This set of articles about St. Patrick’s Day includes an article about the British royals handing out shamrocks on the day in 1915. They still do this. In 2014 Princess Kate was the member of the family giving out shamrocks as shown in the picture..
THE CATHOLIC JOURNAL
Friday, March 12, 1915
The Wearing of the Green
Irish Guards Are Decorated With the Shamrock on St. Patrick’s Day.
With the improvements in the relations of Irishmen and Englishmen, due to the enactment of the home rule law. the unifying influences of the fighting side by side in the Boar war and the great European struggle and other causes, the Irish shamrock is in a fair way to take its place with the English rose in the esteem of men and women on the eastern shore of the Irish channel. No longer is the shamrock “forbid by law to grow on Irish ground.” And it displays its pleasant green now on Patrick’s day in London and Liverpool and Edinburgh as bravely as in Dublin and Cork.
On March 17 the Irishmen in the British army ass sprigs and bunches of shamrock to their customary badges. The men of the Irish guards, one of the crack regiments of the army, are especially distinguished, for they wear shamrocks presented to them by members of the royal family. For many years Dowager Queen Alexandra, widow of King Edward VII and mother of King George V, has presented specimens of Ireland’s floral emblem to the officers and men of the Irish guards. There is n fear that the guardsmen. although serving in the British army, will ever forget their national festival. St. Patrick’s day fro them begins with a church parade and distribution of the queen’s shamrocks. Shortly after midday they sit down to a substantial dinner, and the afternoon is devoted to a Gaelic football match–this in time of peace. War, however, works many changes.
Of course everything connected intimately with the regiment must be adorned with the trefoil. The flags are decorated, the drums ring out more clearly because they wear the green, and the regimental mascot, a noble Irish wolfhound, bears proudly in his collar a generous bunch of shamrock.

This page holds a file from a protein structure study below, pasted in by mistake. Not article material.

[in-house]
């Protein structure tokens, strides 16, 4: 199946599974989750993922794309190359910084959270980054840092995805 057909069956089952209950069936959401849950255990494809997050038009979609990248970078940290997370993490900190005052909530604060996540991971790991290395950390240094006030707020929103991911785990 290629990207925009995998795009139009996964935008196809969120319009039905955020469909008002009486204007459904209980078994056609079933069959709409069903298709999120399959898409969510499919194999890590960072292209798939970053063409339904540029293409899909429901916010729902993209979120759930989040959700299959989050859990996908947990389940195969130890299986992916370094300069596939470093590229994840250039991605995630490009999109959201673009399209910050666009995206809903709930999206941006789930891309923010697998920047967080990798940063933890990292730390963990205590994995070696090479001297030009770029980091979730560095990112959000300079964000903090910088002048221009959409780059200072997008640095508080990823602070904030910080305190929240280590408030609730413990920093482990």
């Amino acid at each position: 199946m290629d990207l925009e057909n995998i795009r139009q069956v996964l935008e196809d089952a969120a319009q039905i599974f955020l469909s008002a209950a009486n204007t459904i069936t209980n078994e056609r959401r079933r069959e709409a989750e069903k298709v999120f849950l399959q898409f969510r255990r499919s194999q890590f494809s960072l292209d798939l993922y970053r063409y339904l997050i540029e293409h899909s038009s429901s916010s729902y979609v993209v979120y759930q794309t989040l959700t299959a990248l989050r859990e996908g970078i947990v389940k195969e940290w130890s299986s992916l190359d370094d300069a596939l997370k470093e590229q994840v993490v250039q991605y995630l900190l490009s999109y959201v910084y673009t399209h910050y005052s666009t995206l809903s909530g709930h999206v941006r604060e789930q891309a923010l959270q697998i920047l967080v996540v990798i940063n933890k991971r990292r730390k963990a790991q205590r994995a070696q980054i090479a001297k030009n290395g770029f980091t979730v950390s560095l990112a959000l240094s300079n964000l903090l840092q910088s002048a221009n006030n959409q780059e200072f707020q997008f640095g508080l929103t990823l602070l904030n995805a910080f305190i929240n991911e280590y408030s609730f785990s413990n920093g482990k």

Ireland’s Stirring Song.
The origin of the unofficial anthem of Ireland, “St. Patrick’s Day in the Morning,” is most obscure. The earliest known copy appears in Rutherford’s “Country Dances.” published in 1749, but it is said to have been played by the Iris pipers at the battle of Fontenoy in 1745 and was probably current for some time before this. The tune is found attached to various rollicking old English songs.
St. Patrick an American Money.
Very few people know that for a long time copper pennies bearing the effigy of St. Patrick circulated and were legal tender in the land that is now the United States of America.
At the time the Confederation of Kilkenny levied troops and sent out ambassadors it also coined money, and some of the subsidiary coins found there way into the colony of New Jersey.
Mark Newby took to that colony a large quantity of Patrick’s halfpense, as they were called, and they were made legal tender in 1682.
Some specimens of these coins are preserved by the Kilkenny Archaeological society. On one side of them St. Patrick, wearing a miter and carrying the crozier, is represented as holding up the “seamrog” as the emblem of the Trinity. On the other side is a representation of a king playing a harp.